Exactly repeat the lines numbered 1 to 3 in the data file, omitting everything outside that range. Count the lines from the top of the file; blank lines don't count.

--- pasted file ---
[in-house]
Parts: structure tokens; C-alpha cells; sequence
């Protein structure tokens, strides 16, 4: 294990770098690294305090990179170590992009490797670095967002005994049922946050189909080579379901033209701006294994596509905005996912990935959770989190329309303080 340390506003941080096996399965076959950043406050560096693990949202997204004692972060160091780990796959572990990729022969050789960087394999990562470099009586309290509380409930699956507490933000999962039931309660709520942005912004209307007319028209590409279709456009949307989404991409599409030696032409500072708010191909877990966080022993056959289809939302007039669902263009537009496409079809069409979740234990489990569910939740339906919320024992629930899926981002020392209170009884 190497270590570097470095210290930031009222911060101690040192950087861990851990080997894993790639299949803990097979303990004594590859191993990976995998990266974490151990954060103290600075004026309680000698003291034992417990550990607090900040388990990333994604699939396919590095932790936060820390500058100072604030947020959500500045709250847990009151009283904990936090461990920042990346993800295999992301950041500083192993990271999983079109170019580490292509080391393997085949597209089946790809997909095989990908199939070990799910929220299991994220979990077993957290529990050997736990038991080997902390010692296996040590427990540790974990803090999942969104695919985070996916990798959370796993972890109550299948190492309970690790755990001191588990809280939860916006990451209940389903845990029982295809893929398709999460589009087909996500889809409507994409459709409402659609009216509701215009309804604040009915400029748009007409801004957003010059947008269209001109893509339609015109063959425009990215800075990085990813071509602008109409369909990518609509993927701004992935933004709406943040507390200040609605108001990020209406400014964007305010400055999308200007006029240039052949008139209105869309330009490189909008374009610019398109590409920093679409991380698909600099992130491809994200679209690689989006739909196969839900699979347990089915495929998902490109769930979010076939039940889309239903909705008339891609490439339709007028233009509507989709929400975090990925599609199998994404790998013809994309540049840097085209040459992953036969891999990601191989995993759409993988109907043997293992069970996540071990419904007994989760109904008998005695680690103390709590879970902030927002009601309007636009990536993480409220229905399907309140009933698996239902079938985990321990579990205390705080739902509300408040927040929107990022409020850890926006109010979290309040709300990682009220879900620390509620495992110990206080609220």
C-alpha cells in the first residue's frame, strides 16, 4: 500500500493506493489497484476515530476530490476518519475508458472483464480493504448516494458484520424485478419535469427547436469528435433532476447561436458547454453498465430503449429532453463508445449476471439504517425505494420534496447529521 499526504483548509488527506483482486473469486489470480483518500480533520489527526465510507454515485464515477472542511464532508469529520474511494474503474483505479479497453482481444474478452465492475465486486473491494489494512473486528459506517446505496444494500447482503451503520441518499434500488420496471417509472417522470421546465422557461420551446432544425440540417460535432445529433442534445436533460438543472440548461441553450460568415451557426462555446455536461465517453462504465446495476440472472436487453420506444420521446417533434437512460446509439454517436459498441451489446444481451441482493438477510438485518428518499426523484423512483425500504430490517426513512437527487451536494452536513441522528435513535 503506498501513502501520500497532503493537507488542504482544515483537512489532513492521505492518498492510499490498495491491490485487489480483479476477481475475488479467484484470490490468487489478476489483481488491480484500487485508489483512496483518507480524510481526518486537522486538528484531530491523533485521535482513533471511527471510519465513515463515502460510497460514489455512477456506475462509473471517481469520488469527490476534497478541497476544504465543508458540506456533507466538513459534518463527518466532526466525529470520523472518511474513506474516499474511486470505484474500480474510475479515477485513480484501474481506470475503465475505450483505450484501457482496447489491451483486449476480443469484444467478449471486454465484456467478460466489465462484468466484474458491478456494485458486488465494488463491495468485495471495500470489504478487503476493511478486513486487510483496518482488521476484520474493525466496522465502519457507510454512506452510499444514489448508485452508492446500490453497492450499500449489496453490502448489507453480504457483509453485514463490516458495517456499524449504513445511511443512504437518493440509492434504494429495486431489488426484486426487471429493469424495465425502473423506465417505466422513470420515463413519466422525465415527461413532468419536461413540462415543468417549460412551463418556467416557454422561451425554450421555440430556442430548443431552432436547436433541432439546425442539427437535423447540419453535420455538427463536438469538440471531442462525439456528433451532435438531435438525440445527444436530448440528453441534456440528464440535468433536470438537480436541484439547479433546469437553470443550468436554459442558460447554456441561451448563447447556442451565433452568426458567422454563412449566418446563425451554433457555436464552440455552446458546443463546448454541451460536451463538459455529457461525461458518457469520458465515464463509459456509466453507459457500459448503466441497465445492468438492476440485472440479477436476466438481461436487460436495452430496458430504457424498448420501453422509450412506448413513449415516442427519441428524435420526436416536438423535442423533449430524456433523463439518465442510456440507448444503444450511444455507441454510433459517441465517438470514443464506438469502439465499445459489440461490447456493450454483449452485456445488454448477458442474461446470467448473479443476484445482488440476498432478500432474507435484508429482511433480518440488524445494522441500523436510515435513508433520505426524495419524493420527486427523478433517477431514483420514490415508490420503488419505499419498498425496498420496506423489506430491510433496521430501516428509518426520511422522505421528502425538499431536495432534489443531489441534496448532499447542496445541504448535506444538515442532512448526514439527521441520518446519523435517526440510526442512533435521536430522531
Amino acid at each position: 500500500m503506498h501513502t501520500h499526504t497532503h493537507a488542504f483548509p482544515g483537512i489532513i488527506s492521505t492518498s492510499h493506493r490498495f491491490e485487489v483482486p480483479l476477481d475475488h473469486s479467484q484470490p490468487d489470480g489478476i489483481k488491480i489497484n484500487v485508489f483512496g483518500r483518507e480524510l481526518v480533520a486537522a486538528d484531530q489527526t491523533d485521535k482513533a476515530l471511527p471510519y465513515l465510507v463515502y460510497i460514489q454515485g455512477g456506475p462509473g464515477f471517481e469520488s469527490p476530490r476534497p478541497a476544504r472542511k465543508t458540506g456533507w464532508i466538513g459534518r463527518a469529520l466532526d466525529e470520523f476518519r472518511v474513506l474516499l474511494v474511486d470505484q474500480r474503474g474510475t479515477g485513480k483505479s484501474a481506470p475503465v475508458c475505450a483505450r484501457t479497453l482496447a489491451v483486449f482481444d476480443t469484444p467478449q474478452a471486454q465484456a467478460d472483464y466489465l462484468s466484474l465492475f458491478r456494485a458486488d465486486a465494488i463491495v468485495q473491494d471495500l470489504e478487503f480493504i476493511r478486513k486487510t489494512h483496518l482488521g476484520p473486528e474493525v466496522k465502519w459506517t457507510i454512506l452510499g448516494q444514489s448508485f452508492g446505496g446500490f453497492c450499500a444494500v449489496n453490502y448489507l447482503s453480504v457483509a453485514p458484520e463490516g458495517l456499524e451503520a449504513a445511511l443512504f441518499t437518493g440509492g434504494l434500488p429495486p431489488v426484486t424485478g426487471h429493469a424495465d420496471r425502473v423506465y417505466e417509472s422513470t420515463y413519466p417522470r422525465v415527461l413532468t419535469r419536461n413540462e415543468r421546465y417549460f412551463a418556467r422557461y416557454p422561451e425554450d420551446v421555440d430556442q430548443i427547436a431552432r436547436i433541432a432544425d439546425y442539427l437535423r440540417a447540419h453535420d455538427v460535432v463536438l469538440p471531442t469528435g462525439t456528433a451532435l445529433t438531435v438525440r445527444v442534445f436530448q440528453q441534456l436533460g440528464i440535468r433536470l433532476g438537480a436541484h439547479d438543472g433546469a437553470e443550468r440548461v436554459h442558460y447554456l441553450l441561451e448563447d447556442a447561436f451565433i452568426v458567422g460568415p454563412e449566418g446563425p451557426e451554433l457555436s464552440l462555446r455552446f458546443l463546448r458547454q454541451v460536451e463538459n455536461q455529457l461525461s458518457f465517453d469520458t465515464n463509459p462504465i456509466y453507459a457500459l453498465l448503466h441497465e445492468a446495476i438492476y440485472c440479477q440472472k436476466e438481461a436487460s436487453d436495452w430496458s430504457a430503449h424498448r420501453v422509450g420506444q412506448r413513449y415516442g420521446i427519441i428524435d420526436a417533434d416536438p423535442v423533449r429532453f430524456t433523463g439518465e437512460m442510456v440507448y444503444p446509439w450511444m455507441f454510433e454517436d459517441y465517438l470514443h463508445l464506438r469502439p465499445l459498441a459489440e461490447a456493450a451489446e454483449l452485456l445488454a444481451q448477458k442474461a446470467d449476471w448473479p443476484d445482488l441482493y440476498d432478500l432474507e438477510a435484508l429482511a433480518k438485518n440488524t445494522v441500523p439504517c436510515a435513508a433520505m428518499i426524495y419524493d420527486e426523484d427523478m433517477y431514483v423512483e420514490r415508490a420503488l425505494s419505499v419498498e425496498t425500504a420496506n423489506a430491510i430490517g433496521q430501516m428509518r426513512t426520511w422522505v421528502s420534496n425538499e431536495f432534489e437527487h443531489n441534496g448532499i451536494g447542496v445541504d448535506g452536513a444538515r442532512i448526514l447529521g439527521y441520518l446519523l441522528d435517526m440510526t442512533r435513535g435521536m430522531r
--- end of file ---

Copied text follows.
[in-house]
Parts: structure tokens; C-alpha cells; sequence
């Protein structure tokens, strides 16, 4: 294990770098690294305090990179170590992009490797670095967002005994049922946050189909080579379901033209701006294994596509905005996912990935959770989190329309303080 340390506003941080096996399965076959950043406050560096693990949202997204004692972060160091780990796959572990990729022969050789960087394999990562470099009586309290509380409930699956507490933000999962039931309660709520942005912004209307007319028209590409279709456009949307989404991409599409030696032409500072708010191909877990966080022993056959289809939302007039669902263009537009496409079809069409979740234990489990569910939740339906919320024992629930899926981002020392209170009884 190497270590570097470095210290930031009222911060101690040192950087861990851990080997894993790639299949803990097979303990004594590859191993990976995998990266974490151990954060103290600075004026309680000698003291034992417990550990607090900040388990990333994604699939396919590095932790936060820390500058100072604030947020959500500045709250847990009151009283904990936090461990920042990346993800295999992301950041500083192993990271999983079109170019580490292509080391393997085949597209089946790809997909095989990908199939070990799910929220299991994220979990077993957290529990050997736990038991080997902390010692296996040590427990540790974990803090999942969104695919985070996916990798959370796993972890109550299948190492309970690790755990001191588990809280939860916006990451209940389903845990029982295809893929398709999460589009087909996500889809409507994409459709409402659609009216509701215009309804604040009915400029748009007409801004957003010059947008269209001109893509339609015109063959425009990215800075990085990813071509602008109409369909990518609509993927701004992935933004709406943040507390200040609605108001990020209406400014964007305010400055999308200007006029240039052949008139209105869309330009490189909008374009610019398109590409920093679409991380698909600099992130491809994200679209690689989006739909196969839900699979347990089915495929998902490109769930979010076939039940889309239903909705008339891609490439339709007028233009509507989709929400975090990925599609199998994404790998013809994309540049840097085209040459992953036969891999990601191989995993759409993988109907043997293992069970996540071990419904007994989760109904008998005695680690103390709590879970902030927002009601309007636009990536993480409220229905399907309140009933698996239902079938985990321990579990205390705080739902509300408040927040929107990022409020850890926006109010979290309040709300990682009220879900620390509620495992110990206080609220």